Financial Mail - - FEATURE - Carien du Plessis

The auc­tion in Paris last week of two Nige­rian arte­facts has re­vived the de­bate about the re­turn of African art­works

The 1967-1970 Bi­afran war was a bru­tal se­ces­sion­ist con­flict in Nige­ria in which up to 3-mil­lion peo­ple starved to death. Dur­ing that pe­riod, a large num­ber of sa­cred ob­jects were looted from the coun­try, and sold on to Euro­pean col­lec­tors. Among them were two wooden sculp­tures.

The male and fe­male fig­urines of Igbo deities, mea­sur­ing 1.5m, are cen­tral to a fresh con­tro­versy around the restora­tion of African arte­facts af­ter Bri­tish auc­tion house Christie’s put them un­der the ham­mer in Paris last Mon­day. They fetched €212,500 — well be­low the ex­pected €250,000-€350,000.

One of the lead­ing voices of protest against the auc­tion was Prince­ton Univer­sity art his­tory pro­fes­sor Chika Okeke-ag­ulu, who, la­belling it “Bi­afran blood art”, launched an on­line pe­ti­tion against the sale.

“My mother still mourns the overnight dis­ap­pear­ance of count­less sculp­tures from com­mu­nal shrines in my home­town, Umuoji,” he wrote on his blog. “Th­ese art raids … were spon­sored by deal­ers and their client col­lec­tors, mostly based in Europe and the US.”

Okeke-ag­ulu says his goal was to draw at­ten­tion “to the prob­lem of open buy­ing and sell­ing of stolen and looted art from Africa, and to dis­cour­age such com­merce”.

He be­lieves the mo­men­tum of the Black Lives Mat­ter move­ment, sparked by the death of Ge­orge Floyd at the hands of US po­lice, could pro­vide the “winds … driv­ing the sail” of restora­tion.

Christie’s, how­ever, says there were no le­gal ob­sta­cles to the sale, as the fig­urines were “ac­quired by [art col­lec­tor] Jac­ques Ker­chache from an African dealer in either 1968 or 1969”.

“There is a le­git­i­mate mar­ket for th­ese stat­ues and the sale falls within our com­pli­ance and due dili­gence process.”

It’s a long-run­ning bat­tle, says Martins Ogun­tayo Akan­biemu, res­i­dent cu­ra­tor at the Oluse­gun Obasanjo Pres­i­den­tial Li­brary in the city of Abeokuta. “Nige­ria lost more than half of our cul­tural prop­erty through the ad­vent of Euro­peans, and th­ese were ob­tained in many clan­des­tine cir­cum­stances.”

Nige­ria’s 1953 An­tiq­ui­ties Or­di­nance made the trade of stolen arte­facts il­le­gal, and a 1970 Unesco con­ven­tion signed by Nige­ria banned the global trade in them.

But profit and sen­ti­men­tal value mean Western in­sti­tu­tions tend to hold on to the orig­i­nals, leav­ing African mu­se­ums with mere repli­cas, Akan­biemu says.

“They say the art­work is for mankind and not for Nige­ria alone, and by show­ing them where they are now it is pop­u­lar­is­ing Nige­rian art­work, which is in­sult­ing,” he says.

“We are say­ing they can­not pop­u­larise our art­work to the out­side world more than our­selves. It speaks more to us than them.”

Akan­biemu be­lieves the AU should is­sue a call for the re­turn of art­works, and em­bassies should ex­ert pres­sure to en­sure this is done.

In 2018, French Pres­i­dent Em­manuel Macron an­nounced that the Quai Branly Mu­seum in Paris would re­turn looted trea­sures to Benin, and a num­ber of Euro­pean mu­se­ums com­mit­ted to do the same. But fears that the ob­jects would per­ish in African mu­se­ums meant that lit­tle ac­tion fol­lowed.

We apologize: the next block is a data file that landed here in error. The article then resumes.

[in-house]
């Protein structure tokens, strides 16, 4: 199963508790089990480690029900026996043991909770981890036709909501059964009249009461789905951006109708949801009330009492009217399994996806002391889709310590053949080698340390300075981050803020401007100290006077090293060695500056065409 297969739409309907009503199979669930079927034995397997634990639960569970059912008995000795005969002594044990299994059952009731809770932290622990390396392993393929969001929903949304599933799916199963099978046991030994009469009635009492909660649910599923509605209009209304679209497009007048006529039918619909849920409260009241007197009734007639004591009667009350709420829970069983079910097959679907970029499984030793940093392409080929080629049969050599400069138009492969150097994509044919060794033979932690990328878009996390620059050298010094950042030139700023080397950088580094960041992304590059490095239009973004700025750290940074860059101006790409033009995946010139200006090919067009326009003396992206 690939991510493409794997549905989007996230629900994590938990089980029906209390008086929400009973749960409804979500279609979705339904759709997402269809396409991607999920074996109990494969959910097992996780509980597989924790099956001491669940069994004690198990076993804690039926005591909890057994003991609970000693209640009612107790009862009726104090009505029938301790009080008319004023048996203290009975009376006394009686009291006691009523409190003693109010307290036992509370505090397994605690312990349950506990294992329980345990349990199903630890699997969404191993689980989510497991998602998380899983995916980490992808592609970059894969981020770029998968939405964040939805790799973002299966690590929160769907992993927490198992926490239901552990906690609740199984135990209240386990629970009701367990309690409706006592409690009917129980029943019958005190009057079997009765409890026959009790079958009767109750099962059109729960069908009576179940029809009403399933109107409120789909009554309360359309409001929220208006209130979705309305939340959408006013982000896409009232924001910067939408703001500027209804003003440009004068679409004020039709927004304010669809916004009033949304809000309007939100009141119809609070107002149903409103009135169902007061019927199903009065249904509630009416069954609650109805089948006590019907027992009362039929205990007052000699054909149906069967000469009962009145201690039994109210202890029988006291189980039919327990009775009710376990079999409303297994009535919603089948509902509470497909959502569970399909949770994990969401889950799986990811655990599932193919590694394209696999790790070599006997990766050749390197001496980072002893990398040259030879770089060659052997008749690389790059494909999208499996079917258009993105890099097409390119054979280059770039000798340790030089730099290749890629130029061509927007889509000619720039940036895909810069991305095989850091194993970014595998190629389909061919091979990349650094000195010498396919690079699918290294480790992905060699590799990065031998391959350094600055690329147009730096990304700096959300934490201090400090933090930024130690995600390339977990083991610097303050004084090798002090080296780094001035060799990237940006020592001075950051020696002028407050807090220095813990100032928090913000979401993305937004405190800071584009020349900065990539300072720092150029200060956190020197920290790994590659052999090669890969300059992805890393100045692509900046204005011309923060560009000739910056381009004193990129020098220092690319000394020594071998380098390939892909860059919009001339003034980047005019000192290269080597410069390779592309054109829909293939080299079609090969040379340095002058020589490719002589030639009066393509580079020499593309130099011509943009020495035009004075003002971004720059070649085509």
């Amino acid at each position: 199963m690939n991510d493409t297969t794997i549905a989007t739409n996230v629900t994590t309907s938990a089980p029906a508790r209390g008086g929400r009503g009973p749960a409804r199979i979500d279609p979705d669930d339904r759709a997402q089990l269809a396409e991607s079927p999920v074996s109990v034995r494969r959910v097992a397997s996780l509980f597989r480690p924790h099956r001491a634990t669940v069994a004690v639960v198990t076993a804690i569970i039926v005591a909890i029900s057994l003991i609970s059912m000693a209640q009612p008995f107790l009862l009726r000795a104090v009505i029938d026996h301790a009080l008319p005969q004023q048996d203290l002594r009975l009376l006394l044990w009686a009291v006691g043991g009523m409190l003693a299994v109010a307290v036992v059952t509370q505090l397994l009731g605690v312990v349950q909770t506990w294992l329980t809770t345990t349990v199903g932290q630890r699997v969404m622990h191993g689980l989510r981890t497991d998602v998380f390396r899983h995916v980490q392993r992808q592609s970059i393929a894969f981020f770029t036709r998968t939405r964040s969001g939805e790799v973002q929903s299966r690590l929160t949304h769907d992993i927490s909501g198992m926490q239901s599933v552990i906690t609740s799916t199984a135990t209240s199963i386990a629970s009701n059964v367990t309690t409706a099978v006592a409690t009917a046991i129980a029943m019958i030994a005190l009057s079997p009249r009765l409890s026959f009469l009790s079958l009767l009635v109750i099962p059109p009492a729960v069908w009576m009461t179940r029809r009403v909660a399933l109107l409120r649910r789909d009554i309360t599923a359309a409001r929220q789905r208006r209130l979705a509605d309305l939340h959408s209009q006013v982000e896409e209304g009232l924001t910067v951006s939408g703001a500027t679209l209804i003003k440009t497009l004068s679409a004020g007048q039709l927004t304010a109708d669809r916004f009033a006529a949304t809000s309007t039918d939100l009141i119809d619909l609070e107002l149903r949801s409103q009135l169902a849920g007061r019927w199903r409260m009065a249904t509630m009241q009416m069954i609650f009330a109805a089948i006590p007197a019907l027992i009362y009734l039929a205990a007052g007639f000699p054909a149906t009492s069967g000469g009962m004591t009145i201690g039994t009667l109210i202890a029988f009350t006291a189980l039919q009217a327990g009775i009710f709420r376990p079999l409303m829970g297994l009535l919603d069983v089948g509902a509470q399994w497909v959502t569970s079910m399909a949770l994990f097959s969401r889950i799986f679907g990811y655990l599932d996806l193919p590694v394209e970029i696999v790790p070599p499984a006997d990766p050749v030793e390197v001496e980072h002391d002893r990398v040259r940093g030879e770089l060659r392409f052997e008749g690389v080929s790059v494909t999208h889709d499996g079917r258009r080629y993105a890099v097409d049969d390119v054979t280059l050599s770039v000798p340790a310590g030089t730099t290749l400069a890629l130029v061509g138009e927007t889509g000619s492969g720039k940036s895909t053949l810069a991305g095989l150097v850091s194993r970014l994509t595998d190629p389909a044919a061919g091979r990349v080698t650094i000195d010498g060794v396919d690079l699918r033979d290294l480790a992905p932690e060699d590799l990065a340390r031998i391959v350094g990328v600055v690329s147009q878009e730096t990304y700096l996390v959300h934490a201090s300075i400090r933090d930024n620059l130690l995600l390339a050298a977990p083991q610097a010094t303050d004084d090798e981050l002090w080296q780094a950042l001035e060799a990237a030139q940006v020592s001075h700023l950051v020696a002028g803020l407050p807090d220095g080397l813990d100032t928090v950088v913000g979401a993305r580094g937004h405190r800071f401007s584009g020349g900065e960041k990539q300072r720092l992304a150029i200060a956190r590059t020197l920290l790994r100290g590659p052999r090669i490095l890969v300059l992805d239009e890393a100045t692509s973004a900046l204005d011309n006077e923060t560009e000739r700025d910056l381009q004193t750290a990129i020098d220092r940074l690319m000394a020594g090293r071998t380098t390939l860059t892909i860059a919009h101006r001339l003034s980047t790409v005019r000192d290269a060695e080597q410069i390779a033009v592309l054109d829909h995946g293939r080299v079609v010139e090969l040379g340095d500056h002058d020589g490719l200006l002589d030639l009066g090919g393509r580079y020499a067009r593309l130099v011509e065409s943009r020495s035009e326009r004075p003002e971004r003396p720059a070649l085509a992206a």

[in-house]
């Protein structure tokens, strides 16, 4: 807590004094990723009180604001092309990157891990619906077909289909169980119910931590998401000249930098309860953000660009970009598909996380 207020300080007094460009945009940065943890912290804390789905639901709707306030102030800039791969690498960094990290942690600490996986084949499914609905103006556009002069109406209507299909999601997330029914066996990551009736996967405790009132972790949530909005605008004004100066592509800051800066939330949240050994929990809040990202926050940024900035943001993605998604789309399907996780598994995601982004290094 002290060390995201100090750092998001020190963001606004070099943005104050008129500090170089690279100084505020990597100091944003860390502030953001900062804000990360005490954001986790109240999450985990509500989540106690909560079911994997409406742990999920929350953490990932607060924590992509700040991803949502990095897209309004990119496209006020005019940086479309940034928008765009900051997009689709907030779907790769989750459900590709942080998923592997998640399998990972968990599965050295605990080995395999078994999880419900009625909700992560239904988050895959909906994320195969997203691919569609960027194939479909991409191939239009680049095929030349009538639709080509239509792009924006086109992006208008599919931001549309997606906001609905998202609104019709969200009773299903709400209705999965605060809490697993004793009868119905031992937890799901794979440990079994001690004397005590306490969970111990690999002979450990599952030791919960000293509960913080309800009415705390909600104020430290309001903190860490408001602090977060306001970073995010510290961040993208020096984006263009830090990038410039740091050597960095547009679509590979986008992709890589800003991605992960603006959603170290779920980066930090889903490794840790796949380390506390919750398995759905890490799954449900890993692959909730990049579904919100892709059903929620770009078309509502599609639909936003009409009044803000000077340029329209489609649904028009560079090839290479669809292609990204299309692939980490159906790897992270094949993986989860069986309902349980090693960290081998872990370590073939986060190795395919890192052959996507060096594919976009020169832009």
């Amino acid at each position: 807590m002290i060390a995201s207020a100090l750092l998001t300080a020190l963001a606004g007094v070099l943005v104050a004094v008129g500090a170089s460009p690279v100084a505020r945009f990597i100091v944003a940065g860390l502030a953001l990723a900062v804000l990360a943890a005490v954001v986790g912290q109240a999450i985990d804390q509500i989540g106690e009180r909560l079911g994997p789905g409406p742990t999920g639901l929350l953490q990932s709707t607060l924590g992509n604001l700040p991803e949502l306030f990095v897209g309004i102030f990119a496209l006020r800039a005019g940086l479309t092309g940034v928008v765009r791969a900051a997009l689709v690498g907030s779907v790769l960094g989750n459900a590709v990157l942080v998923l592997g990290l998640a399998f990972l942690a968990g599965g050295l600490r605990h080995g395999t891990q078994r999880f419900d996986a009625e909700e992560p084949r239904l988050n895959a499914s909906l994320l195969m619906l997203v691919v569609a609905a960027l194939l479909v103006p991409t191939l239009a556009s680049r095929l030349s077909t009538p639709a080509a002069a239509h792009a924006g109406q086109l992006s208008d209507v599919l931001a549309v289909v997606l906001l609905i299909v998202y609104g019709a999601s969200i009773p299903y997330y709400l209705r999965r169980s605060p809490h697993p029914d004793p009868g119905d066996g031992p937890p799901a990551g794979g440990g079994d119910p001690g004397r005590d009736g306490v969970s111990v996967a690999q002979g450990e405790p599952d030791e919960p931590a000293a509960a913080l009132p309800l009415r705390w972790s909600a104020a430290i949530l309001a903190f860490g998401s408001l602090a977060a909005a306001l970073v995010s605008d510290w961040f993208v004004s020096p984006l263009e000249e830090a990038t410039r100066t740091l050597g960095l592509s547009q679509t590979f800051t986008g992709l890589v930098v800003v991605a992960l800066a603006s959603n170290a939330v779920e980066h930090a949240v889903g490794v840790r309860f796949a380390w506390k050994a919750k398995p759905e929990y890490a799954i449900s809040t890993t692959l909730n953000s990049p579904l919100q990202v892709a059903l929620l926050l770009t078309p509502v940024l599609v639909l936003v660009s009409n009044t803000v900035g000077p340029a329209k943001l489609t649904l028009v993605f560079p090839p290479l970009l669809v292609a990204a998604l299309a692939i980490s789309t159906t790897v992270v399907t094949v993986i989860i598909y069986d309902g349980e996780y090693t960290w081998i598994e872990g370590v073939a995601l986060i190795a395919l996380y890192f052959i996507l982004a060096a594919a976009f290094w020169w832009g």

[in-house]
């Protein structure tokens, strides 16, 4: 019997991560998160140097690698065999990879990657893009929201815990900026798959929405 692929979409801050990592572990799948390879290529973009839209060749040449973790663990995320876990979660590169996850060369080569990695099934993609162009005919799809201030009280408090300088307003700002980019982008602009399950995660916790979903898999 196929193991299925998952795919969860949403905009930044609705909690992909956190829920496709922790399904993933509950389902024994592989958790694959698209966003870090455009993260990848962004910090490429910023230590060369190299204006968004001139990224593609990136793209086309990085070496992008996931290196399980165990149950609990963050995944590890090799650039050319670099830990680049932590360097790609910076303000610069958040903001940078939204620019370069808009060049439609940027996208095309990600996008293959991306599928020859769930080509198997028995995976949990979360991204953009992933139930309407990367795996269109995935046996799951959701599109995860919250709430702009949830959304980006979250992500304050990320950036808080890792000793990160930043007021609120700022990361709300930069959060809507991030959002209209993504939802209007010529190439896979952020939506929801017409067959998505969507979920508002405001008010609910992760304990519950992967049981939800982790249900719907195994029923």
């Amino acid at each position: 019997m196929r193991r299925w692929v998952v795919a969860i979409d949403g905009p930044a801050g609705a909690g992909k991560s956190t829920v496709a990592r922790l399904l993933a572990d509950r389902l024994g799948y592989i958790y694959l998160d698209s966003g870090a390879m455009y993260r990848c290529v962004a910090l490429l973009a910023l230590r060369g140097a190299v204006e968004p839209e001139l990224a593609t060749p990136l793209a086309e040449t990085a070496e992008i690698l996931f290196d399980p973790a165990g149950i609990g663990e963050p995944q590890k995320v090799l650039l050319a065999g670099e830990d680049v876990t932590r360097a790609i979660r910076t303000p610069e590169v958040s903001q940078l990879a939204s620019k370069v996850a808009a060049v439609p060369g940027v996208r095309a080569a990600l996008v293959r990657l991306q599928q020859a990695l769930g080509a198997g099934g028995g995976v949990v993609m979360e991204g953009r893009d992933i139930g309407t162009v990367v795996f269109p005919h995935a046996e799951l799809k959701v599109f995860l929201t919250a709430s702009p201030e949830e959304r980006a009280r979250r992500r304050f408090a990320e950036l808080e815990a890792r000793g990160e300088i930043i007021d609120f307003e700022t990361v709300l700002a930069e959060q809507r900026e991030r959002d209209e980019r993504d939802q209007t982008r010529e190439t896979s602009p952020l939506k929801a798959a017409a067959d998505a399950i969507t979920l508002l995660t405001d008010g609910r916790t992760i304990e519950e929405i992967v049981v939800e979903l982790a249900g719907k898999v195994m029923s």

Clé­men­tine Deliss, as­so­ciate cu­ra­tor at the KW In­sti­tute for Con­tem­po­rary Art in Berlin and co-direc­tor of Lagosphoto Fes­ti­val, says there shouldn’t be con­di­tions at­tached to the re­turn.

“There is no way that any mu­seum with any kind of ethic to­day would make de­mands on the mu­seum in the for­mer colonised ter­ri­tory as to what they should do with their arte­facts,” she says.

Some, how­ever, are urg­ing cau­tion. Abu­jabased artist Numero Unoma calls Western col­lec­tors of stolen art­works “com­mon crim­i­nals dressed up in suits and [with] ti­tles”. But, she says, po­ten­tially ex­plo­sive po­lit­i­cal fault­lines — in­clud­ing re­newed calls for Bi­afran in­de­pen­dence — and the re­sul­tant eco­nomic des­per­a­tion could threaten the se­cu­rity of th­ese ob­jects.

“Gen­er­ally we [in Nige­ria] don’t have a track record of main­te­nance, be it build­ings, roads or schools,” Unoma says. “Eco­nomic des­per­a­tion” could mean “the few voices of rea­son will be drowned” and the arte­facts could be sold on again.

At the same time, the cul­tural value of re­turn­ing the ob­jects is im­mense. “Power is in be­ing able to iden­tify your­self, to be able to re­late your­self to a cer­tain group of peo­ple, and to val­i­date your iden­tity through an arte­fact,” says Oluwa­toyin Sogbe­san, an aca­demic at Ajayi Crowther Univer­sity in Oyo State.

She be­lieves such val­i­da­tion doesn’t have to wait for grand diplo­matic ges­tures but can start with “rapid resti­tu­tion”. It’s the theme of this year’s Lagosphoto, for which she is a guest cu­ra­tor. Or­gan­is­ers want or­di­nary peo­ple to post pho­tos on­line of per­sonal trea­sures as part of a “home mu­seum”.

African lead­ers and ac­tivists could rally around the is­sue of re­me­di­a­tion and heal­ing through the resti­tu­tion of cul­tural arte­facts, says Azu Nwag­bogu, direc­tor of the African Artists’ Foun­da­tion and Lagosphoto. “The cur­rent de­bate of­fers a light­ning rod for a new cul­ture-led form of pan-african­ism. The AU has an op­por­tu­nity to al­low cul­ture to drive a new unity.”

Getty Im­ages/afp/kelvin Ik­pea

Stolen her­itage: Two of the ‘Benin bronzes’, among those looted from Nige­ria by Bri­tish sol­diers dur­ing the 19th cen­tury, were re­turned in 2014 — a move that prompted calls for the repa­tri­a­tion of other stolen trea­sures

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